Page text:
My Last Name
The most known but least understood thing about me is something that I have lived with my whole life: my last name. What does it mean? How do you say it? What is its origin? I didn’t even know these answers myself growing up. Originally my Dad had always pronounced it “wreck-low,” telling people that the “v” was silent. This turned into some cool nicknames in school though: “wreck,” “a-wreck,” “wrecking ball” (for when I played baseball), and of course the original pronunciation, “wreck-low,” sounds cool in general.
While I was in high school I went through a Muscogee (Creek) dictionary to find a word that I would use to start my first ever email account, attempting to be different by having an email account name that no one can remember or pronounce, and came upon my last name. It meant “spotted arrow.” At that point I already knew that my Dad had changed his name when he was in his early 20s from his family name “Long” to this new name “Recvlohe.” The only problem I saw in that was: IT WASN’T EVEN SPELLED RIGHT. In the dictionary it is spelled R-E-C-V-L-**A-**H-E. Later in life when I was seeking to gain citizenship into the Muscogee (Creek) Nation I found that it was my Dad who spelled it wrong and not any mistake from the office that was in charge of granting his name change request. Mvto Erke!
When I was in college I would go out to Oklahoma for the summers to work for the Euchee Tribe of Indians and to learn more about who I was and where I came from. That included learning about the culture and language. The most basic thing you learn at any Muscogee language class is the alphabet. In the Muscogee alphabet there are twenty letters, but the letters do not match exactly with the sounds in the English alphabet, duh. In Muscogee, there is no R sound, like “ruh” or “ree.” There is, however, a “thlee” sound. The Methodist Missionary who created the first Muscogee (Creek) dictionary used the R letter to represent this sound and it has been used that way ever since. He also did this with the letter V, switching out the “vee” sound with “uh.” The letter C on the other hand sounds closer to its English pronunciation but is a little different too; it is pronounced “chuh” or “juh” at different times. This is when a “light bulb” moment occurred and I realized that my name as it is spelled RECVLAHE is pronounced “thlee-chuh-lah-hee.” The “v” is not freaking silent! I was 19 years old when I figured this out. Think about this, my whole life to that point I had a last name that was spelled wrong, mispronounced, and questioned by every school teacher when they would read my name off during the first day of school.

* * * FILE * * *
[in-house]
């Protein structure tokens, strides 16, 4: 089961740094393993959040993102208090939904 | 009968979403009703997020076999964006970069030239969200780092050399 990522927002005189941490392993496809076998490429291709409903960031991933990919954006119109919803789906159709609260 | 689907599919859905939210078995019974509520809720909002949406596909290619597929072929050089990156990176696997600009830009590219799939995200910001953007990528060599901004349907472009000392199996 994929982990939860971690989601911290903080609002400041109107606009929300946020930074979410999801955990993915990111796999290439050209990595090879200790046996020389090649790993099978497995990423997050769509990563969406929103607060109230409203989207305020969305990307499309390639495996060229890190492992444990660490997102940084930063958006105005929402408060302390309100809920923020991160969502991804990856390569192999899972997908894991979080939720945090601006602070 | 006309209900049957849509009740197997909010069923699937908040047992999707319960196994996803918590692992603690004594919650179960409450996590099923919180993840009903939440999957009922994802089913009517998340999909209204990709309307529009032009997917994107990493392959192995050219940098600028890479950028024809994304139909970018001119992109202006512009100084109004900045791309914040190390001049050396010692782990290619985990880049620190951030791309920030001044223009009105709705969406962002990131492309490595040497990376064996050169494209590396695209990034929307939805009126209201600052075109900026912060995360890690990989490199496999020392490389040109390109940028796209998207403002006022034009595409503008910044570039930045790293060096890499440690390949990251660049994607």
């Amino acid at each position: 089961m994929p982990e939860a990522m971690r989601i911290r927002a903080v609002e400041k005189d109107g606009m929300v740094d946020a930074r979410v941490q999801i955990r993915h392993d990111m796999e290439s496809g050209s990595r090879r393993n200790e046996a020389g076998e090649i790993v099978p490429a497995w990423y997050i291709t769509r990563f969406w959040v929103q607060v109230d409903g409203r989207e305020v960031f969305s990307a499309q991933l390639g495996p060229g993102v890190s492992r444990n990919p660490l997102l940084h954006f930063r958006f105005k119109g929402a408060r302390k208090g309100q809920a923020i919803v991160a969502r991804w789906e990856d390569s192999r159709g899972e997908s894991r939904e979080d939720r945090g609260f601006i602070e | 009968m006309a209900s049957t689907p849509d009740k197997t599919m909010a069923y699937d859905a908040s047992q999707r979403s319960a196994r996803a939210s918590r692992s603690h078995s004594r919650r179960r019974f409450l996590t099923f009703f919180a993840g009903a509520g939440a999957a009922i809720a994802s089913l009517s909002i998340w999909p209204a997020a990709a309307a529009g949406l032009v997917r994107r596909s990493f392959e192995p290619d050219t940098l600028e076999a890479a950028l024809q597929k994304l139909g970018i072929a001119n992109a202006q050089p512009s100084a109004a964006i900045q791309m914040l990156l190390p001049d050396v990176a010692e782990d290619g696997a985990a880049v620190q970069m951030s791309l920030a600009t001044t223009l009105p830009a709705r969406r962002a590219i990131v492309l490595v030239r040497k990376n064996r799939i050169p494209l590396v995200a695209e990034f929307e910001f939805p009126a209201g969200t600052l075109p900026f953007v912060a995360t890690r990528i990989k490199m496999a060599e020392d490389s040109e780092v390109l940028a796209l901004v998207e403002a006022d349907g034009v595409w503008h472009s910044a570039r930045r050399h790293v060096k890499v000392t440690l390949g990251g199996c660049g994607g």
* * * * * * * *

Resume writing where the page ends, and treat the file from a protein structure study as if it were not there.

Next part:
Now you’re probably wondering how I pronounce my name now. I honesty don’t even care. Some people I tell “wreck-low,” some people I tell “thlee-chuh-lah-hee.” To me its just a last name, but as long as I know what the correct pronunciation and spelling is, it doesn’t matter to me how another person says or spells it. There are many reasons for why my Dad changed his last name: to distance himself from his family, to be more “Indian,” to change his identity. The thing about names though is that you don’t give yourself a name, they are given to you. You are who you are in relation to others, not yourself. I know my last name: how to say it, where it comes from, and what it means. However you want to pronounce it is up to you; I’m just glad you know the history of it now.
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